Escape to Gold Mountain is a daring experiment in making a neglected facet of Canadian history available in a format that has proven accessible and appealing to both adolescent and adult readers: the graphic novel.
Vancouver architect, writer, and artist David H.T. Wong presents readers with the history of Chinese North Americans from the 19th century to the present (a history largely of racism, legally sanctioned discrimination, and violence), in a book that blends rich narrative, history, and visual drama. Wong successfully distills the complex history of Chinese immigrants by fictionalizing the experiences of several generations of his own ancestors as they attempt to build a better life on the West Coast of Canada and the U. S., two countries referred to interchangeably as “Gold Mountain.”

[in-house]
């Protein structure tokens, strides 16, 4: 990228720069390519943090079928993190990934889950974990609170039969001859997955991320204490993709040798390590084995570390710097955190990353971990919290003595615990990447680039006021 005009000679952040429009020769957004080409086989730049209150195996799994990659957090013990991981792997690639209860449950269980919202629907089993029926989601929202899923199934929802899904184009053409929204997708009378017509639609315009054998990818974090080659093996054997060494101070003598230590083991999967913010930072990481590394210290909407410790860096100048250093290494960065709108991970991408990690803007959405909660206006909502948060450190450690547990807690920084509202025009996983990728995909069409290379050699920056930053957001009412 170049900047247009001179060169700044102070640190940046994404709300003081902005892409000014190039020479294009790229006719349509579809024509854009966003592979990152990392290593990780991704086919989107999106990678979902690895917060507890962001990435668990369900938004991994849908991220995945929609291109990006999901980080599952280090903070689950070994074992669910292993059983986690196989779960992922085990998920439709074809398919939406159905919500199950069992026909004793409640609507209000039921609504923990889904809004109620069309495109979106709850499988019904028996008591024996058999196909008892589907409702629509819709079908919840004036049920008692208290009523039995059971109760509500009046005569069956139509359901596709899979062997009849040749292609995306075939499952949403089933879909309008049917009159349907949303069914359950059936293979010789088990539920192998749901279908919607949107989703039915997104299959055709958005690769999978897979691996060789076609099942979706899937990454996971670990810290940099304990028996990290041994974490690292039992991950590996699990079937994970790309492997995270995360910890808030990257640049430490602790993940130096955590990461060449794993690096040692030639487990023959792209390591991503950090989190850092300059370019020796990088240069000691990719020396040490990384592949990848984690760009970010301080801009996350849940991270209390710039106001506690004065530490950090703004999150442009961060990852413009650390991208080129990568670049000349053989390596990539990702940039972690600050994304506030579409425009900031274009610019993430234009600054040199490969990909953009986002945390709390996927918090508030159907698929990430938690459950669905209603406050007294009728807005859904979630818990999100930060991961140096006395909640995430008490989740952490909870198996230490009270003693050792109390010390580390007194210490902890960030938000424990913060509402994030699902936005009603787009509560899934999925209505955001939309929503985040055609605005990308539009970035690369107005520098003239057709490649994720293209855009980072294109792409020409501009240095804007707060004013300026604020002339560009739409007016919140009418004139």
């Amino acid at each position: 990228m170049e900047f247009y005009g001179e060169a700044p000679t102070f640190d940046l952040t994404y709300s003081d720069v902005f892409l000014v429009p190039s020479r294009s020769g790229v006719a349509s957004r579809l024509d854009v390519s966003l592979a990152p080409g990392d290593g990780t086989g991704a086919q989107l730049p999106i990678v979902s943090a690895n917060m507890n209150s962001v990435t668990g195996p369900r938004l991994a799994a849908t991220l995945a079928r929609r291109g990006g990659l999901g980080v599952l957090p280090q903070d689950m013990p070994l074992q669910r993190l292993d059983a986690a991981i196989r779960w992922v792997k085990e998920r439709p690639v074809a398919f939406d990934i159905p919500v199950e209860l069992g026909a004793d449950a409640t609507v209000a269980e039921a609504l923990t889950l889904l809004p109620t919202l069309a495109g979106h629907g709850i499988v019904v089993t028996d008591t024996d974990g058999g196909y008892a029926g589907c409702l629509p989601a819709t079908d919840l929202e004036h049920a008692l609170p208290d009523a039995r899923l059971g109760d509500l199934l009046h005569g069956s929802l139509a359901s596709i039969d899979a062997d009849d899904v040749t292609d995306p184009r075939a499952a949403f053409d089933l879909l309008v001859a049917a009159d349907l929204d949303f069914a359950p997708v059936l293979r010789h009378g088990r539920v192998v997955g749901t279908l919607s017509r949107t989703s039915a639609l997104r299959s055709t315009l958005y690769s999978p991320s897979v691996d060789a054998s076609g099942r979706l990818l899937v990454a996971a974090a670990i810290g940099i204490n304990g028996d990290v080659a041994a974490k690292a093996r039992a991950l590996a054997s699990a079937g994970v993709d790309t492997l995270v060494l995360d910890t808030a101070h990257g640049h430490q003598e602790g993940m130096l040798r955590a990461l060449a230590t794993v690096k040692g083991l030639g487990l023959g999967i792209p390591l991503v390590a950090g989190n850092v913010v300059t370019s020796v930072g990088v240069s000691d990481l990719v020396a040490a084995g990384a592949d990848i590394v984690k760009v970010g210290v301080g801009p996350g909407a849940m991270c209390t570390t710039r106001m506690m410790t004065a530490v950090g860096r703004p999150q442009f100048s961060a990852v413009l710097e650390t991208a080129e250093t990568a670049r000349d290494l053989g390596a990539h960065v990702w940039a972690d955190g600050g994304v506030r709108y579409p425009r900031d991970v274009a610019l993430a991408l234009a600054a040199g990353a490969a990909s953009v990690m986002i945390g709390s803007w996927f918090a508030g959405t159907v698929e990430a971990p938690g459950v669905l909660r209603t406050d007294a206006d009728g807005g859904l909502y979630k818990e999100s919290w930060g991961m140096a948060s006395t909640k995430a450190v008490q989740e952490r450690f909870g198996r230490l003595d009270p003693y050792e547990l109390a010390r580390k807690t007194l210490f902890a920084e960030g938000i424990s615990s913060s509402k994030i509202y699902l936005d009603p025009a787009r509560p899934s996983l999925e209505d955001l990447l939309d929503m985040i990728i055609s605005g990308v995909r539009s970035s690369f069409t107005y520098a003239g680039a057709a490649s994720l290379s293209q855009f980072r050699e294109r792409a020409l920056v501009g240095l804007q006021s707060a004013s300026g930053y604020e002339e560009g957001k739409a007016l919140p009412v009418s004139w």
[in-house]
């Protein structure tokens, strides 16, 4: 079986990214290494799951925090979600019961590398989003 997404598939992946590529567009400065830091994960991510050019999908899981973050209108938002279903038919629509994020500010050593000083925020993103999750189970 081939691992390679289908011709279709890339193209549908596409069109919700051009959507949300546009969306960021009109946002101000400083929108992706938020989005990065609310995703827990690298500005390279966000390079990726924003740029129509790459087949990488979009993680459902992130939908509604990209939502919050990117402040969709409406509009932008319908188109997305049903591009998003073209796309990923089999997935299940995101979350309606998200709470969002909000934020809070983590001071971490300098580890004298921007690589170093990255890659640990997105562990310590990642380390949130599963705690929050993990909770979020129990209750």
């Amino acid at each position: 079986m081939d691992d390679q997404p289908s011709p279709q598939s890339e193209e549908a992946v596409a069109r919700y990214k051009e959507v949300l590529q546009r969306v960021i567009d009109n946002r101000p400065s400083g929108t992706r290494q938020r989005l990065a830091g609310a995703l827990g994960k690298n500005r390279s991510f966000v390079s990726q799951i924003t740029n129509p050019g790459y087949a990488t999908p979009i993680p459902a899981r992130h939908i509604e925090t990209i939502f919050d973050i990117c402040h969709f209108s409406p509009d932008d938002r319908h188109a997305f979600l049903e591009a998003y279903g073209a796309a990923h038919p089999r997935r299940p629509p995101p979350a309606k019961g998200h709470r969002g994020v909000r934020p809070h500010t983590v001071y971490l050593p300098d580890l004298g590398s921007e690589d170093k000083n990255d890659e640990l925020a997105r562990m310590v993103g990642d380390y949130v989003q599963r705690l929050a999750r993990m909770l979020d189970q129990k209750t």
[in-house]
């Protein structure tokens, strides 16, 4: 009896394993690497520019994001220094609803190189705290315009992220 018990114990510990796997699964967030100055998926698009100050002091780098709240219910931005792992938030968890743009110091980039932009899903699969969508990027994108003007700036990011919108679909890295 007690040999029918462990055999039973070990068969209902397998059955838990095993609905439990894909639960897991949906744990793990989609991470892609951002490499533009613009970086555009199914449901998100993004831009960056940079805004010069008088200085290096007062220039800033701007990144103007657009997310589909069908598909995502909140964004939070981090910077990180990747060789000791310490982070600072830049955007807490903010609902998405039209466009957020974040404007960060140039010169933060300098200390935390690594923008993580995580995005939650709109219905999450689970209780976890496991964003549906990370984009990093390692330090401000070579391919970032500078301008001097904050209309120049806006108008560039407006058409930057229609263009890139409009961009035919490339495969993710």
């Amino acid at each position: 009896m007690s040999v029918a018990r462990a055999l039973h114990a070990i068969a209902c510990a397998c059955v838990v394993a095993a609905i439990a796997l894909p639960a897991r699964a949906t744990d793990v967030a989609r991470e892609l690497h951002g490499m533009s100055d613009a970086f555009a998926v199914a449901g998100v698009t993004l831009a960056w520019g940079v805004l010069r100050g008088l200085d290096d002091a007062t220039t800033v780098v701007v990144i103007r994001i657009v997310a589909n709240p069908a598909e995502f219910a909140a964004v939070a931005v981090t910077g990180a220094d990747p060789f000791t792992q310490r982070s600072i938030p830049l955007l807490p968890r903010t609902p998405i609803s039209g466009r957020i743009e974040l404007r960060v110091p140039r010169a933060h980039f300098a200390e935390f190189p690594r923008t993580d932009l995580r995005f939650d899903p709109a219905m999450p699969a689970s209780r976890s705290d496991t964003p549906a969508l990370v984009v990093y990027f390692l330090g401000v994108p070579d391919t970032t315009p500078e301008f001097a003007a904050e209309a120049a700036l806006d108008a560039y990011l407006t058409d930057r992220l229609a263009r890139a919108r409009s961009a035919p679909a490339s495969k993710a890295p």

In both story and art, Wong creates an alternative to the dominant history that places white settlers at the centre and Asian Canadians – along with African Canadians, Aboriginal peoples, and anyone else deemed “ethnic” or “foreign” – at the margins. In Wong’s version, the Chinese are all depicted as three-dimensional characters, while the white settlers and politicians motivated by racism are caricatured as monstrous – which, judging by their actions, they were. This includes several panels depicting a boardroom of Canadian Pacific Railway officials laughing gleefully at how they plan to exploit Chinese workers.
There is perhaps too much emphasis in the preface and three introductions on what readers will learn throughout the book, but even as an explicitly didactic text, the novel offers readers the opportunity to visualize a chapter in Canadian history they might not otherwise encounter.